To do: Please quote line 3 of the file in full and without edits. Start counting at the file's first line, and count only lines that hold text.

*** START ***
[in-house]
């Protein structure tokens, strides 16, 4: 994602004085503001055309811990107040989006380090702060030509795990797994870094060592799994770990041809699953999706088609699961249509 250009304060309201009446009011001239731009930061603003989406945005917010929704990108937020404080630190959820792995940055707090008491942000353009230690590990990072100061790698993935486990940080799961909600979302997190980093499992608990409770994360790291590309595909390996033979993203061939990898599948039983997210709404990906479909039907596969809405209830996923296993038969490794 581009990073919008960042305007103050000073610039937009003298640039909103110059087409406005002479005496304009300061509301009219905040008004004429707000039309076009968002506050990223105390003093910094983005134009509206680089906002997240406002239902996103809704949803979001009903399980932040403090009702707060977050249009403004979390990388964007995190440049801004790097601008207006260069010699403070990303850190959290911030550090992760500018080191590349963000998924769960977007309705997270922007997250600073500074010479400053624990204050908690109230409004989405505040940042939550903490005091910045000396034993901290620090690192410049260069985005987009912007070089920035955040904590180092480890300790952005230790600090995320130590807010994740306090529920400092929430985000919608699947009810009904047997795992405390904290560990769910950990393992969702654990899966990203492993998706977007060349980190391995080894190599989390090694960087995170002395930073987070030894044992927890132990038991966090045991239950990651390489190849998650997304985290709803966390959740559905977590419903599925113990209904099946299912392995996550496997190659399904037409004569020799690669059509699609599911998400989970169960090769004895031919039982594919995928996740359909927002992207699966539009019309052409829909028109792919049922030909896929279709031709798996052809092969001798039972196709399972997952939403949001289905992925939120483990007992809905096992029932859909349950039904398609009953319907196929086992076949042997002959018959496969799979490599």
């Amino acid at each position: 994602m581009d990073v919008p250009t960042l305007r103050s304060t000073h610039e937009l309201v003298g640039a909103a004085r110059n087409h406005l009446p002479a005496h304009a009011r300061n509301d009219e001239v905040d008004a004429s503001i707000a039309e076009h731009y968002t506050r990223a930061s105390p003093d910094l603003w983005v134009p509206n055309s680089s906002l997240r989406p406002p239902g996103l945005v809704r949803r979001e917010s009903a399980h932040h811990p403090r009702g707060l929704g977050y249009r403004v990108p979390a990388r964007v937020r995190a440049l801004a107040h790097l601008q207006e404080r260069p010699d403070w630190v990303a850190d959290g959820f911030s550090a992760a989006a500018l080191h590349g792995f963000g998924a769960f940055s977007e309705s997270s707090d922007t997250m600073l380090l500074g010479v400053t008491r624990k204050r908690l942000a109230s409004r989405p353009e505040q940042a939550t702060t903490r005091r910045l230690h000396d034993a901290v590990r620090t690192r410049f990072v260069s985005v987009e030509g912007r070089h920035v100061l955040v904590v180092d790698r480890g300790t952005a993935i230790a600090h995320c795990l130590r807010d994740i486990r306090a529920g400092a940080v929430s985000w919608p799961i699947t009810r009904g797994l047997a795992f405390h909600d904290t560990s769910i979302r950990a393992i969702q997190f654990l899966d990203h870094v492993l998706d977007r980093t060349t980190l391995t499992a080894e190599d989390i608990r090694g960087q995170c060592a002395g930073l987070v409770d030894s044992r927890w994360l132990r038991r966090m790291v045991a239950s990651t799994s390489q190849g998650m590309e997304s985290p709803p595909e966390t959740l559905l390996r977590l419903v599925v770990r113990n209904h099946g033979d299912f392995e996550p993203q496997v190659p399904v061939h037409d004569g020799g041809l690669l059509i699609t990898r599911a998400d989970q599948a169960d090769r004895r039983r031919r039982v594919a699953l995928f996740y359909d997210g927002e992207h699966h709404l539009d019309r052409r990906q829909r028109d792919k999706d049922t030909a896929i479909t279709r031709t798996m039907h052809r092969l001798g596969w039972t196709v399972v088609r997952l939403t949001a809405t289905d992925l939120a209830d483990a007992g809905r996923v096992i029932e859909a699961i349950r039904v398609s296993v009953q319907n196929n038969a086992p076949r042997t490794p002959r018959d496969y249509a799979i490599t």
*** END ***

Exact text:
């Amino acid at each position: 994602m581009d990073v919008p250009t960042l305007r103050s304060t000073h610039e937009l309201v003298g640039a909103a004085r110059n087409h406005l009446p002479a005496h304009a009011r300061n509301d009219e001239v905040d008004a004429s503001i707000a039309e076009h731009y968002t506050r990223a930061s105390p003093d910094l603003w983005v134009p509206n055309s680089s906002l997240r989406p406002p239902g996103l945005v809704r949803r979001e917010s009903a399980h932040h811990p403090r009702g707060l929704g977050y249009r403004v990108p979390a990388r964007v937020r995190a440049l801004a107040h790097l601008q207006e404080r260069p010699d403070w630190v990303a850190d959290g959820f911030s550090a992760a989006a500018l080191h590349g792995f963000g998924a769960f940055s977007e309705s997270s707090d922007t997250m600073l380090l500074g010479v400053t008491r624990k204050r908690l942000a109230s409004r989405p353009e505040q940042a939550t702060t903490r005091r910045l230690h000396d034993a901290v590990r620090t690192r410049f990072v260069s985005v987009e030509g912007r070089h920035v100061l955040v904590v180092d790698r480890g300790t952005a993935i230790a600090h995320c795990l130590r807010d994740i486990r306090a529920g400092a940080v929430s985000w919608p799961i699947t009810r009904g797994l047997a795992f405390h909600d904290t560990s769910i979302r950990a393992i969702q997190f654990l899966d990203h870094v492993l998706d977007r980093t060349t980190l391995t499992a080894e190599d989390i608990r090694g960087q995170c060592a002395g930073l987070v409770d030894s044992r927890w994360l132990r038991r966090m790291v045991a239950s990651t799994s390489q190849g998650m590309e997304s985290p709803p595909e966390t959740l559905l390996r977590l419903v599925v770990r113990n209904h099946g033979d299912f392995e996550p993203q496997v190659p399904v061939h037409d004569g020799g041809l690669l059509i699609t990898r599911a998400d989970q599948a169960d090769r004895r039983r031919r039982v594919a699953l995928f996740y359909d997210g927002e992207h699966h709404l539009d019309r052409r990906q829909r028109d792919k999706d049922t030909a896929i479909t279709r031709t798996m039907h052809r092969l001798g596969w039972t196709v399972v088609r997952l939403t949001a809405t289905d992925l939120a209830d483990a007992g809905r996923v096992i029932e859909a699961i349950r039904v398609s296993v009953q319907n196929n038969a086992p076949r042997t490794p002959r018959d496969y249509a799979i490599t």